How to book: Reserve via SevenRooms.

Dorchester Brewing Company

North Dorchester
Most of us don’t think of Dorchester Brewing as a sports bar, but its back room is home to a massive screen equipped to showcase an assortment of big matches throughout the year-AKA, the Olympic games. Order M&M BBQ and home-brewed beers from your iPhone and savor both while thanking your lucky stars you won’t be hitting the track anytime soon. And if you’re feeling a little antsy, you can always hit the Skee-Ball machine between whistles. 
How to book: Reserve via Tock.

Courtesy of Cask 'n Flagon
Courtesy of Cask ‘n Flagon
Courtesy of Cask ‘n Flagon

Cask ‘n’ Flagon

Kenmore Square/Fenway
It’s the showdown we’ve all been waiting for: Sox fans versus gymnastics fans. Actually, there are tons of Bostonians who pay allegiance to both teams, and the Cask is a no-brainer for the equal opportunity sports fan. There are plenty of HD screens to go around, which means at least one will be tuned to the Olympics at any given time. And with the Tokyo time difference, there won’t be as much real-time overlap with Sox games anyway. Dig into some Texas-style barbecue-you’re not the one in training, after all-and if you’re feeling feisty, indulge in a 64-ounce draft beer.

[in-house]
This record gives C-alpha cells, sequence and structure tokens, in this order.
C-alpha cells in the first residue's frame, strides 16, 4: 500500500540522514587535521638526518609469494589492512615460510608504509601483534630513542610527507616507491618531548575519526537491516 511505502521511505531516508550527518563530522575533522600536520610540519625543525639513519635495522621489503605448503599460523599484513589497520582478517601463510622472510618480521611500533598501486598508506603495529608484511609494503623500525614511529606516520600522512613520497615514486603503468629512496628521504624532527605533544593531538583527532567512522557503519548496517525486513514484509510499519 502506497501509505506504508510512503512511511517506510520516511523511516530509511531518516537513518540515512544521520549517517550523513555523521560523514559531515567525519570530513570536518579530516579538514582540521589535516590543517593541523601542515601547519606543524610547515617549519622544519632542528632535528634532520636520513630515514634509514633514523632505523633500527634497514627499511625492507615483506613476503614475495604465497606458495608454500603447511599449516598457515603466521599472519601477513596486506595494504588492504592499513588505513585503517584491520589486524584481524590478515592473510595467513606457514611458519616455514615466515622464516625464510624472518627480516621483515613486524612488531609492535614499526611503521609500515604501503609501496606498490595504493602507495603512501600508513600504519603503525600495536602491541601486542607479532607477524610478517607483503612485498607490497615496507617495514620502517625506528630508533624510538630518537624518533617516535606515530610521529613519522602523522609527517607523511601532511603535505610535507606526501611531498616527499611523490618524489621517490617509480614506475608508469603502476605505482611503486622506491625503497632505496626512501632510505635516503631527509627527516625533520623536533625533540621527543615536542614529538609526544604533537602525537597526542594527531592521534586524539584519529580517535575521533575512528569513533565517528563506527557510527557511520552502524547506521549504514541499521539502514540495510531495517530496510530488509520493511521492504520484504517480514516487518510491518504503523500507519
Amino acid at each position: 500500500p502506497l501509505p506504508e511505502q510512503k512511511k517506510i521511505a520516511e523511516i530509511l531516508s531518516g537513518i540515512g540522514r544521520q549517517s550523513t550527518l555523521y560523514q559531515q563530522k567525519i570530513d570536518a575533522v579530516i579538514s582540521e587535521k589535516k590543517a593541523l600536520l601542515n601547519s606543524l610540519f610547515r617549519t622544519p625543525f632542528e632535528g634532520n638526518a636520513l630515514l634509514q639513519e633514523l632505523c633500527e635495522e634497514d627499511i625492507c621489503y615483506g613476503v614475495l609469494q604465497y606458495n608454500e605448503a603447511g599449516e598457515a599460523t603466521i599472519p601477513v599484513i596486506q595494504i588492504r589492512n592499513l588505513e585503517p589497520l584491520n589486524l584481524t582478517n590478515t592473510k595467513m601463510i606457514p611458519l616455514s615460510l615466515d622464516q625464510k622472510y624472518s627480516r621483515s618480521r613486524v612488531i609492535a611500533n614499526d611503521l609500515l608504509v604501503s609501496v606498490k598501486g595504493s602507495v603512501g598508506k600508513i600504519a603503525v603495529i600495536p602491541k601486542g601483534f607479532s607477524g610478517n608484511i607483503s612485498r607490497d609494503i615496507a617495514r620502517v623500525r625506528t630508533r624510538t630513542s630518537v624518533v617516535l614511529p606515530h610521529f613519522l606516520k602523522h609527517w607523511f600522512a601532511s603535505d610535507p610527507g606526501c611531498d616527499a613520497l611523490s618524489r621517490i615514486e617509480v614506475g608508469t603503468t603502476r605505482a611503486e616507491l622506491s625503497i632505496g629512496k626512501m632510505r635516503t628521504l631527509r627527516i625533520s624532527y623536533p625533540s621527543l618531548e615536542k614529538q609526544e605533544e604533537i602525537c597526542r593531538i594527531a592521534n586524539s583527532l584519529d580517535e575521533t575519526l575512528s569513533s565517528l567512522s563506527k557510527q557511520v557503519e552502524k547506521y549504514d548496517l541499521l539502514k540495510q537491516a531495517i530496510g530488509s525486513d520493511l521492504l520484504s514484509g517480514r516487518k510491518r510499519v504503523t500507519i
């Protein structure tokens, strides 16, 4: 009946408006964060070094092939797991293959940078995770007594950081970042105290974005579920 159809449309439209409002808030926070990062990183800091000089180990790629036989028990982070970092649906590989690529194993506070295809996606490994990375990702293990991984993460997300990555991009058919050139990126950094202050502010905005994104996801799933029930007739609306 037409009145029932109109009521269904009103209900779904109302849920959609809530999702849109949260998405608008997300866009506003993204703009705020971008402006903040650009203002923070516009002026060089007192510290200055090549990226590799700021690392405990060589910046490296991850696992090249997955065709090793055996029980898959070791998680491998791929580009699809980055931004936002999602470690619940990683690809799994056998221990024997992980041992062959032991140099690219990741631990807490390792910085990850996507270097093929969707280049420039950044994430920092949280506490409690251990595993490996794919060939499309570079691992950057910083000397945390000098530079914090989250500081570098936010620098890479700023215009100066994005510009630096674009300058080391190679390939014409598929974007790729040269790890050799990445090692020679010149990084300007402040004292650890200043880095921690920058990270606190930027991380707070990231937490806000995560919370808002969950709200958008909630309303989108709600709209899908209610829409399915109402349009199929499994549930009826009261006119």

How to book: Call 617-536-4840 to reserve.

Cathedral Station

South End
Did you know that a record number of out and proud LGBTQ athletes are slated to compete in Tokyo this year? Thus, we can think of no better place to watch said games than at Cathedral Station, the gay-friendly sports bar that opens early, closes late, and welcomes all. Consider scheduling your viewing plans around the Saturday and Sunday brunch menu, which includes hash and eggs, a breakfast pizza, and a half-pound burger. And depending on how Team USA is faring, it might also be a good time to switch from beer to the hard stuff, as cocktail prices here are surprisingly reasonable. Whenever there’s a break in proceedings, head out to the lovely back patio for a quick hit of Vitamin D. 
How to book: Stop by for first come, first served seating.

The Banshee

Savin Hill